Herbert Morton, employed by Henry Ford to acquire engines in England, recalled the Dickson as "a very beautiful little Beam Engine" and added that
"it had been tended by men of the same family for many generations. When it came to stopping the old engine for the last time the old chap who looked after it very respectfully asked if I would do it myself - he didn't care to - and I understood and respected his feelings."
What was it about this unassuming engine that Morton found beautiful? And why did he sympathize with the operator's reluctance to finally shut-off the engine's steam?
None of us would deny that certain machines can seem to have a personality - perhaps it results from their characteristic design or our continued and familiar everyday use of them - but some of us might hesitate to pronounce the gangly form of the Dickson engine "beautiful". A closer look at the engine is however revealing. It has a delicate, skeletal appearance - the slant of the structure's columns suggests taut balanced tensions - and compared to the earlier sprawling engines that define or overwhelm their structures the Dickson engine appears compact and self-contained. The manner of construction is similarly elegant - even the large components such as the flywheel and bedplate can be broken-down into more manageable pieces for ease of shipping, an important factor in the spread of steam technology overseas.
With further examination the engine's apparent plainness falls away revealing the springbeam to be a classical entablature complete with dentils, the whole supported by columns provided with appropriately ringed capitals and bases. Rather than seeming ill-suited, this decoration suggests a designer's lightness of touch - in fact the whole design seems restrained and refined, the decoration somehow proper, a far cry from some of the absurdities later slathered onto machinery in the name of salesmanship or respectability. In short, the engine has its own personality; admittedly somewhat quaint to our early 21st century eyes, but apparent nonetheless.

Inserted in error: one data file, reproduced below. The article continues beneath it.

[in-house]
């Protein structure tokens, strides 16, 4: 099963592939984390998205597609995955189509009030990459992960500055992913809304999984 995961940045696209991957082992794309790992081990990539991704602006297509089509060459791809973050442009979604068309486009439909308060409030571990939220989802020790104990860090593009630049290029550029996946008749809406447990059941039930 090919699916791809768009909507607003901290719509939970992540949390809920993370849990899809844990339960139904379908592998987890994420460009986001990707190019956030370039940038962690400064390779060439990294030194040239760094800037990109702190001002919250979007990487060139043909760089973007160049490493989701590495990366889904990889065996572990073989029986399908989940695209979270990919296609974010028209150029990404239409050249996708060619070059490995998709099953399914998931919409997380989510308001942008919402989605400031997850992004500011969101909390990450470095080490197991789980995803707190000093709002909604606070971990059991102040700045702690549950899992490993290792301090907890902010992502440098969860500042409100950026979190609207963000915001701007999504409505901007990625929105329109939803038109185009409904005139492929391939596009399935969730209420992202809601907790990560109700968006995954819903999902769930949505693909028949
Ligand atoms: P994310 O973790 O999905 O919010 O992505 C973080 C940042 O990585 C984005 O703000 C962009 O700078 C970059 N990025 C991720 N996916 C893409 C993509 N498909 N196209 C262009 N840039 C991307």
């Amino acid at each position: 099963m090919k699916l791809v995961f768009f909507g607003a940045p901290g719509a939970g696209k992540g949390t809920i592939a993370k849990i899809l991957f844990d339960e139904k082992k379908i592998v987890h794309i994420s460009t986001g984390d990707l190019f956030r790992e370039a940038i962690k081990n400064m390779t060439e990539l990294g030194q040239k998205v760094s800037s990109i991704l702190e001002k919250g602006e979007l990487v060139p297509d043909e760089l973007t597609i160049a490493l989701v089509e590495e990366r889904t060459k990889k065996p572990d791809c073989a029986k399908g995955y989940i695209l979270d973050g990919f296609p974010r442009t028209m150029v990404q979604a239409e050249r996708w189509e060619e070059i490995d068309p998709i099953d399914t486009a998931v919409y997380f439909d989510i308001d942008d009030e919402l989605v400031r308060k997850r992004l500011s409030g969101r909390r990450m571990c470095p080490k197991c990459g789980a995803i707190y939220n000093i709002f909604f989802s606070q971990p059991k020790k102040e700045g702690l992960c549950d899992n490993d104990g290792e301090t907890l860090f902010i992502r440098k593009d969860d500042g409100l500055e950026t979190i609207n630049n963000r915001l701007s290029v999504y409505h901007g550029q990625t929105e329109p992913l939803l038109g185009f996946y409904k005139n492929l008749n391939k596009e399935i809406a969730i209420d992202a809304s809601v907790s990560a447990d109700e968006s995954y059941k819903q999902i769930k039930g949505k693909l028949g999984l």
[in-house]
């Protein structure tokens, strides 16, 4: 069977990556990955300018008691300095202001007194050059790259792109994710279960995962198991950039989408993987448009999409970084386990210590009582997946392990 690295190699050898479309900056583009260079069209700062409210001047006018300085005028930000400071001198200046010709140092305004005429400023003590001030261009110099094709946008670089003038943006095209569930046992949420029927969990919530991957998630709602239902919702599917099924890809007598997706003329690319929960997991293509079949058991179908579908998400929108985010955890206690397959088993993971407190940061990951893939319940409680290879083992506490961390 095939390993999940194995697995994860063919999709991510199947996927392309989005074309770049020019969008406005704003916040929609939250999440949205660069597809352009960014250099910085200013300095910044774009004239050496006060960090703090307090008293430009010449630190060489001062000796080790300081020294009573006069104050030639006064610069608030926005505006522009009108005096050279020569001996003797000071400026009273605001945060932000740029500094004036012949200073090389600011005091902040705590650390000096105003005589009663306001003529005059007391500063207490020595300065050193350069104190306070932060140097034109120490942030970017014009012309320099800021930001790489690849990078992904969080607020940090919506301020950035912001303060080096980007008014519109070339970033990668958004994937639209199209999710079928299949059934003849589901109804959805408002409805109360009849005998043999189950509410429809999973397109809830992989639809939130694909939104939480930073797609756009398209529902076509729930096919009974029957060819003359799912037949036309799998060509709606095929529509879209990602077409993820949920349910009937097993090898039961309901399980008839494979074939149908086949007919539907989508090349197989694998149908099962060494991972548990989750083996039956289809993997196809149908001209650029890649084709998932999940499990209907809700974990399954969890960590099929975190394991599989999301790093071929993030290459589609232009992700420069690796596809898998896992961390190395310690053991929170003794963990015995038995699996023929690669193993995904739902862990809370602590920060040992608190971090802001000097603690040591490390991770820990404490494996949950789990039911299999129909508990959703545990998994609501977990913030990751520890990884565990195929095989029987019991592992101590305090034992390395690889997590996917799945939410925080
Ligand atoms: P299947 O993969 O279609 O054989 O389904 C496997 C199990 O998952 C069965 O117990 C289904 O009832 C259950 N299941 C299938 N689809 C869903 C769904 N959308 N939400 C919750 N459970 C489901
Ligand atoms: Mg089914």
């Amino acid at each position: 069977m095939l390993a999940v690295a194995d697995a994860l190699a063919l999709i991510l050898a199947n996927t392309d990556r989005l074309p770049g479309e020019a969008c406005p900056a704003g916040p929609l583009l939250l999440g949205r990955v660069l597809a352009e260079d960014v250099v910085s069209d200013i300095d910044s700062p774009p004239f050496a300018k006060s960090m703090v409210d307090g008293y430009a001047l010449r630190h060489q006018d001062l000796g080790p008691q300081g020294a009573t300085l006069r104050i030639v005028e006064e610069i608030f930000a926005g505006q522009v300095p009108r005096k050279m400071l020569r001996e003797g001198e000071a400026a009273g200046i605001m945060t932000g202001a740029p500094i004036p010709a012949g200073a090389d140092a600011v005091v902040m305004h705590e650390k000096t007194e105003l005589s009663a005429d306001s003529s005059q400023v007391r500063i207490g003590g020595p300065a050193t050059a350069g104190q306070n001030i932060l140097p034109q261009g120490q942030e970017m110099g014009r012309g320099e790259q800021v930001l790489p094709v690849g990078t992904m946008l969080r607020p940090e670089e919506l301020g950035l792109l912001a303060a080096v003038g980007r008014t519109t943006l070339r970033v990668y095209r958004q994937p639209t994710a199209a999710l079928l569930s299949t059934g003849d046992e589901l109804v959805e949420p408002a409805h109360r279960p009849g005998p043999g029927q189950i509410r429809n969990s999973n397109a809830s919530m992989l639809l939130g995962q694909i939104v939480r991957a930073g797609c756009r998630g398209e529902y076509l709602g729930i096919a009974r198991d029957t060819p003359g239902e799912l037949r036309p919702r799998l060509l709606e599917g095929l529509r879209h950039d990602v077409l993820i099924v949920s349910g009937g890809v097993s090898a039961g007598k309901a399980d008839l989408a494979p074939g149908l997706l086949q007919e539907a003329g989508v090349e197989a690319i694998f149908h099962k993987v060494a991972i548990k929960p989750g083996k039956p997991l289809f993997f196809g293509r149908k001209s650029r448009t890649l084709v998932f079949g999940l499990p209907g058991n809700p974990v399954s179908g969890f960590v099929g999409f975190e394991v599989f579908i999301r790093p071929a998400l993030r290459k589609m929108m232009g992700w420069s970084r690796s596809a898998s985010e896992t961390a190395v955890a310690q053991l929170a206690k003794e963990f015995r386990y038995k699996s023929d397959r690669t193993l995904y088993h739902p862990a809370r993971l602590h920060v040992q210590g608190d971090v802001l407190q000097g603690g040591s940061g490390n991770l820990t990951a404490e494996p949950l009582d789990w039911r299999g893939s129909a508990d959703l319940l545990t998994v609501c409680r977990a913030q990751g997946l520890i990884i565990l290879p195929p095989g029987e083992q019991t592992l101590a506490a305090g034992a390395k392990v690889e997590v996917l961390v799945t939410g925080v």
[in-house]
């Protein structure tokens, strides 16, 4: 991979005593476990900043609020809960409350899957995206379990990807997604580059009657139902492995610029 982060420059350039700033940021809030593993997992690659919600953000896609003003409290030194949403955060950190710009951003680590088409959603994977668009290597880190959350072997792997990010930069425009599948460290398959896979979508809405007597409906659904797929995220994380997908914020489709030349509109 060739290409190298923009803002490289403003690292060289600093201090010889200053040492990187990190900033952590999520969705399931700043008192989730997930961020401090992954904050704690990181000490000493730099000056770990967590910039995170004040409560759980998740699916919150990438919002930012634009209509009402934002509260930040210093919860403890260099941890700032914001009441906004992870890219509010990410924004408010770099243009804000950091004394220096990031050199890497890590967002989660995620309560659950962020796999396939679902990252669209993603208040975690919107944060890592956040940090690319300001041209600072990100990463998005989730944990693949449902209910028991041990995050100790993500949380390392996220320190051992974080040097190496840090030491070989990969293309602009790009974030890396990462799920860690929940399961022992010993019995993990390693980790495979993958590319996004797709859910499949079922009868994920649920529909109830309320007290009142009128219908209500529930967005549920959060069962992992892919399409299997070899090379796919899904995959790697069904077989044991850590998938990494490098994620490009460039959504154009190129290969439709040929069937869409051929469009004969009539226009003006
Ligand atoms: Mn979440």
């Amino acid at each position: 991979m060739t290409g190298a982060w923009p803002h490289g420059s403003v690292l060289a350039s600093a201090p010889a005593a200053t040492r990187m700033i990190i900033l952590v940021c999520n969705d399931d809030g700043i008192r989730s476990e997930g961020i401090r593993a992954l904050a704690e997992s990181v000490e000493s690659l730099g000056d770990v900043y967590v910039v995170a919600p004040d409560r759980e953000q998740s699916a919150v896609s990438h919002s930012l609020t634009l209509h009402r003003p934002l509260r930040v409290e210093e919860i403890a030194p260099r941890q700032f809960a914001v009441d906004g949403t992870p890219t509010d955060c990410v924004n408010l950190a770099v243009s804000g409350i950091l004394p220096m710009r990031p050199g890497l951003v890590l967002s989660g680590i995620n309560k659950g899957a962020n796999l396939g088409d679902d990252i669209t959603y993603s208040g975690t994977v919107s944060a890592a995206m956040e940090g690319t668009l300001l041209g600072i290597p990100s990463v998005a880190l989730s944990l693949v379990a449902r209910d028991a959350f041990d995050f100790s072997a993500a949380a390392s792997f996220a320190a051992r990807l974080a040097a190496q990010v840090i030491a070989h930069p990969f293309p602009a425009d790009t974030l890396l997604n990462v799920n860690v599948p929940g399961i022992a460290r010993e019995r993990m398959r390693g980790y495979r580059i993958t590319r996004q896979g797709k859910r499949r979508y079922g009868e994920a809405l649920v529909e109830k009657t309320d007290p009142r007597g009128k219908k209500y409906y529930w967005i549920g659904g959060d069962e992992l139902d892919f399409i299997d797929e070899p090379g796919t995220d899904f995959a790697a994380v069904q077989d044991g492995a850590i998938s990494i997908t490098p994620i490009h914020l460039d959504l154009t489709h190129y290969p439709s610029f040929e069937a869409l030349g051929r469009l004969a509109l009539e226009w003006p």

In 1929 Morton alluded to another side of the engine's personality when he mentioned that it ran "as sweetly as a sewing machine." It is hardly surprising that the elderly operator was reluctant to shut it off - tucked away inside Pearson's Silk Mill this apparently tireless engine was invested with over a century's worth of care and labor, and was still offering reliable service! The skill of these men was interwoven with the machine, and odd examples of their resourcefulness are still evident - they added a shop bell to warn of low condenser water level and, surprisingly, applied a thick coating of manure on the cylinder to provide improvised insulation.
Sad as the engine's removal might have seemed, it assured its survival - the sentimentality felt toward the engine might not have prevented its destruction had it finally suffered a major breakdown. Long after the demise of its designer, owners, and several generations of faithful operators, the Dickson engine offers us insight into their sensibilities and loyalties.
Builder: Jonathan Dickson, Holland Street, Blackfriars Road, London.
Used by: James Pearsall & Co., Taunton, Somerset, England.
Cylinder: Bore 17", Stroke 36"